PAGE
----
You have to travel to the small community of Waubeka, Wisconsin to discover the origins of America’s observance of Flag Day. That’s where in 1885 a grade school teacher by the name of Bernard J. Cigrand arranged for his students to observe June 14 (the 108th anniversary of the official adoption of the Stars and Stripes) as “Flag Birthday.”
In the years that followed, Cigrand embarked on a national campaign through speeches and newspaper articles to get an official holiday on the books.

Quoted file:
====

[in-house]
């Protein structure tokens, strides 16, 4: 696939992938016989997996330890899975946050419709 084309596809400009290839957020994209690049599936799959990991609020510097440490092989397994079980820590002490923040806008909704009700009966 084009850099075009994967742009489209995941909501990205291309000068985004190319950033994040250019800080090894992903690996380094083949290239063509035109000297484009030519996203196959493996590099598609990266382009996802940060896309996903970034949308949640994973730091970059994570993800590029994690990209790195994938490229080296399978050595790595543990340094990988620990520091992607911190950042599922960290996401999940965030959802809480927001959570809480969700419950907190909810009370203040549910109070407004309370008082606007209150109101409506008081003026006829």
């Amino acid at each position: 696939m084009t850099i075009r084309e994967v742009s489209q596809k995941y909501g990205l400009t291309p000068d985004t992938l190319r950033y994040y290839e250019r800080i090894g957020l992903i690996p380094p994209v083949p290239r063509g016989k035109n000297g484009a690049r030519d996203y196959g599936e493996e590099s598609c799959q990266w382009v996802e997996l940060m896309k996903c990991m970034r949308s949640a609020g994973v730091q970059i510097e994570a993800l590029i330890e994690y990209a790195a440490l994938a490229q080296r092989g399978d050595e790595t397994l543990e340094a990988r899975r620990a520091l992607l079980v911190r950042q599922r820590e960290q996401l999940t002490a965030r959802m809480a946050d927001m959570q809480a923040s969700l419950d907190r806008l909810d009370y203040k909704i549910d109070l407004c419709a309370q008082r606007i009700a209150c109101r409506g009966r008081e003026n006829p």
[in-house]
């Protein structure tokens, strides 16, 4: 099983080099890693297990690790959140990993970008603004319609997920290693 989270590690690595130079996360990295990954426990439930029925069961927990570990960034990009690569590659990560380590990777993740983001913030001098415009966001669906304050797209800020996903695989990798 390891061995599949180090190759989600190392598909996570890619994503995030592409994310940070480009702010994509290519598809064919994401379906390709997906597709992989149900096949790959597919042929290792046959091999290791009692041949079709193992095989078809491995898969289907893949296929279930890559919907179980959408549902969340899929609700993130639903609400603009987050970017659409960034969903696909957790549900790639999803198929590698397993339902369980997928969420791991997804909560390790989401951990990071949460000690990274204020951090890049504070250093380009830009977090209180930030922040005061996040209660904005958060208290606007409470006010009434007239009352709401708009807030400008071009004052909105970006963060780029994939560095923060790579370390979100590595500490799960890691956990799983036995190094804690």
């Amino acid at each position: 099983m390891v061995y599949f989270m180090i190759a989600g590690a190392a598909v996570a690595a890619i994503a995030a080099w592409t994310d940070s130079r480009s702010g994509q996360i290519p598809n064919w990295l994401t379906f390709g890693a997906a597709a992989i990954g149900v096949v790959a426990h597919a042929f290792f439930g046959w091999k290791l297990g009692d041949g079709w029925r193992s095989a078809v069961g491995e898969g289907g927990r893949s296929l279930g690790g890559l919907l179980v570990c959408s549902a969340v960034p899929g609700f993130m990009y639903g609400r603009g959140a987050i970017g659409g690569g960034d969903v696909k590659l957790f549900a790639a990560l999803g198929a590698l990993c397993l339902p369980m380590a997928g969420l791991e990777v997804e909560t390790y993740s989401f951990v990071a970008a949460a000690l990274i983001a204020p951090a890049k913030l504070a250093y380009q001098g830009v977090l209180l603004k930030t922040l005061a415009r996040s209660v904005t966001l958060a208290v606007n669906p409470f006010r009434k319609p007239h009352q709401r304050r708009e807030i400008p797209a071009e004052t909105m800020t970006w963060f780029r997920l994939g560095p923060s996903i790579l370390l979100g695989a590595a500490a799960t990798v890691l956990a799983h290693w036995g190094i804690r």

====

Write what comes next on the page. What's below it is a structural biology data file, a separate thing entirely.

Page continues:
The movement picked up steam in 1894 when more than 300,000 public school students in Chicago took part in a celebration of the American flag. They did it again the next year.
Cigrand went on to head up the National Flag Day Society, which heavily promoted the patriotic cause nationally. At one point, the educator estimated he had delivered more than 2,000 speeches on the matter.
For three decades, Flag Day (June 14th, the anniversary of the Flag Resolution of 1777) was celebrated in state and local celebrations across the country. President Woodrow Wilson issued a proclamation in 1916 establishing June 14 as Flag Day in the United States. It wasn’t until 1949 when President Harry Truman signed an Act of Congress designating June 14th of each year as National Flag Day that the holiday became official.